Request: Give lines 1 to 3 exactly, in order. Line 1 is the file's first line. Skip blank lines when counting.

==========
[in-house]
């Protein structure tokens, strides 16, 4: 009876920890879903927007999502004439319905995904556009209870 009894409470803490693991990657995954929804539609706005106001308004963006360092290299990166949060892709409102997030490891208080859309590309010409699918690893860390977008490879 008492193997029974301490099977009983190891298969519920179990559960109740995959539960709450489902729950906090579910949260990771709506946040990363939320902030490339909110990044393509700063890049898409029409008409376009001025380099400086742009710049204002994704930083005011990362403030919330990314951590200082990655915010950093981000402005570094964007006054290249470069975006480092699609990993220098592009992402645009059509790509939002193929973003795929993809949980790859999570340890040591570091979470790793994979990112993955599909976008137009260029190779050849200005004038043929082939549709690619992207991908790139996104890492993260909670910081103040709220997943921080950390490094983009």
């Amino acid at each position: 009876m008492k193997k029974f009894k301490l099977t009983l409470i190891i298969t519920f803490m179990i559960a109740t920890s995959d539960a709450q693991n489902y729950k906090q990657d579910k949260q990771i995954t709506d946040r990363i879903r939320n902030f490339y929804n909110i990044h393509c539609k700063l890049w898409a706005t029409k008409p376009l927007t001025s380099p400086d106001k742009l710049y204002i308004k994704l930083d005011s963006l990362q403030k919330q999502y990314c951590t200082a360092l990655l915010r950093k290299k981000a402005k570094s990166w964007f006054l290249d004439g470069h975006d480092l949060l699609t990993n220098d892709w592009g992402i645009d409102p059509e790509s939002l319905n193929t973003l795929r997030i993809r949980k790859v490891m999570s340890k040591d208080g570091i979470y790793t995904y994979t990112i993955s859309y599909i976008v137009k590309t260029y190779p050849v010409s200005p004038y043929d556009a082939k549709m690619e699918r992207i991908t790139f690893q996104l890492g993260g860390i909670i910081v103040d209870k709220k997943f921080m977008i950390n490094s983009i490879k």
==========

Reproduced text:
[in-house]
């Protein structure tokens, strides 16, 4: 009876920890879903927007999502004439319905995904556009209870 009894409470803490693991990657995954929804539609706005106001308004963006360092290299990166949060892709409102997030490891208080859309590309010409699918690893860390977008490879 008492193997029974301490099977009983190891298969519920179990559960109740995959539960709450489902729950906090579910949260990771709506946040990363939320902030490339909110990044393509700063890049898409029409008409376009001025380099400086742009710049204002994704930083005011990362403030919330990314951590200082990655915010950093981000402005570094964007006054290249470069975006480092699609990993220098592009992402645009059509790509939002193929973003795929993809949980790859999570340890040591570091979470790793994979990112993955599909976008137009260029190779050849200005004038043929082939549709690619992207991908790139996104890492993260909670910081103040709220997943921080950390490094983009």
């Amino acid at each position: 009876m008492k193997k029974f009894k301490l099977t009983l409470i190891i298969t519920f803490m179990i559960a109740t920890s995959d539960a709450q693991n489902y729950k906090q990657d579910k949260q990771i995954t709506d946040r990363i879903r939320n902030f490339y929804n909110i990044h393509c539609k700063l890049w898409a706005t029409k008409p376009l927007t001025s380099p400086d106001k742009l710049y204002i308004k994704l930083d005011s963006l990362q403030k919330q999502y990314c951590t200082a360092l990655l915010r950093k290299k981000a402005k570094s990166w964007f006054l290249d004439g470069h975006d480092l949060l699609t990993n220098d892709w592009g992402i645009d409102p059509e790509s939002l319905n193929t973003l795929r997030i993809r949980k790859v490891m999570s340890k040591d208080g570091i979470y790793t995904y994979t990112i993955s859309y599909i976008v137009k590309t260029y190779p050849v010409s200005p004038y043929d556009a082939k549709m690619e699918r992207i991908t790139f690893q996104l890492g993260g860390i909670i910081v103040d209870k709220k997943f921080m977008i950390n490094s983009i490879k």